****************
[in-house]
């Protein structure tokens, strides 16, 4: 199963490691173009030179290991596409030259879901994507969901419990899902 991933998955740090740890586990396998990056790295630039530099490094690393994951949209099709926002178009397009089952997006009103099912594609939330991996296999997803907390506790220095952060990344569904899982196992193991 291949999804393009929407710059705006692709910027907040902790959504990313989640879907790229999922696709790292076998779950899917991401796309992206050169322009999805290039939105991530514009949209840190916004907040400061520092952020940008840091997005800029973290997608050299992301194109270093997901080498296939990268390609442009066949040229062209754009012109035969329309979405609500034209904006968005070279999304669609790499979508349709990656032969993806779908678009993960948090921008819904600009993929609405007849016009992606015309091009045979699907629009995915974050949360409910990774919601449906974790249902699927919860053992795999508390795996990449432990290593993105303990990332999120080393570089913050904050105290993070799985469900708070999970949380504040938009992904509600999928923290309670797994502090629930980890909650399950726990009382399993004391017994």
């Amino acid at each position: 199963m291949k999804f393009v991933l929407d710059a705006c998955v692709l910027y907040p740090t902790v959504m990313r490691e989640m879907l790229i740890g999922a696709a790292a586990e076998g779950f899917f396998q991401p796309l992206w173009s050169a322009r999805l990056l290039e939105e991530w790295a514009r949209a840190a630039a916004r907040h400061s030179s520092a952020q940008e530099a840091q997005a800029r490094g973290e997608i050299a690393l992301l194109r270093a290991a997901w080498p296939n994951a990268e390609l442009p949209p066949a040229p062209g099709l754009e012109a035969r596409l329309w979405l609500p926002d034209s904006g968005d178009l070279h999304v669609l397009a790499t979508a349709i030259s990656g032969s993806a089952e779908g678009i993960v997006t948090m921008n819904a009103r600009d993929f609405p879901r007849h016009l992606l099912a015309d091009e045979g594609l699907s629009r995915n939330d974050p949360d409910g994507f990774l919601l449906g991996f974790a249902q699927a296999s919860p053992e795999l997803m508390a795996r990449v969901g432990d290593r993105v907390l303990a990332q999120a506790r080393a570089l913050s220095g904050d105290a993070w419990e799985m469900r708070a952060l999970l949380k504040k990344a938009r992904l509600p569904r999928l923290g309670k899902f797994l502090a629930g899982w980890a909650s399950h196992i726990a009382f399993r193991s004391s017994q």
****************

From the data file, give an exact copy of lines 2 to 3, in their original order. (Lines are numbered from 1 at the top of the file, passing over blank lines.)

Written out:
């Protein structure tokens, strides 16, 4: 199963490691173009030179290991596409030259879901994507969901419990899902 991933998955740090740890586990396998990056790295630039530099490094690393994951949209099709926002178009397009089952997006009103099912594609939330991996296999997803907390506790220095952060990344569904899982196992193991 291949999804393009929407710059705006692709910027907040902790959504990313989640879907790229999922696709790292076998779950899917991401796309992206050169322009999805290039939105991530514009949209840190916004907040400061520092952020940008840091997005800029973290997608050299992301194109270093997901080498296939990268390609442009066949040229062209754009012109035969329309979405609500034209904006968005070279999304669609790499979508349709990656032969993806779908678009993960948090921008819904600009993929609405007849016009992606015309091009045979699907629009995915974050949360409910990774919601449906974790249902699927919860053992795999508390795996990449432990290593993105303990990332999120080393570089913050904050105290993070799985469900708070999970949380504040938009992904509600999928923290309670797994502090629930980890909650399950726990009382399993004391017994």
């Amino acid at each position: 199963m291949k999804f393009v991933l929407d710059a705006c998955v692709l910027y907040p740090t902790v959504m990313r490691e989640m879907l790229i740890g999922a696709a790292a586990e076998g779950f899917f396998q991401p796309l992206w173009s050169a322009r999805l990056l290039e939105e991530w790295a514009r949209a840190a630039a916004r907040h400061s030179s520092a952020q940008e530099a840091q997005a800029r490094g973290e997608i050299a690393l992301l194109r270093a290991a997901w080498p296939n994951a990268e390609l442009p949209p066949a040229p062209g099709l754009e012109a035969r596409l329309w979405l609500p926002d034209s904006g968005d178009l070279h999304v669609l397009a790499t979508a349709i030259s990656g032969s993806a089952e779908g678009i993960v997006t948090m921008n819904a009103r600009d993929f609405p879901r007849h016009l992606l099912a015309d091009e045979g594609l699907s629009r995915n939330d974050p949360d409910g994507f990774l919601l449906g991996f974790a249902q699927a296999s919860p053992e795999l997803m508390a795996r990449v969901g432990d290593r993105v907390l303990a990332q999120a506790r080393a570089l913050s220095g904050d105290a993070w419990e799985m469900r708070a952060l999970l949380k504040k990344a938009r992904l509600p569904r999928l923290g309670k899902f797994l502090a629930g899982w980890a909650s399950h196992i726990a009382f399993r193991s004391s017994q």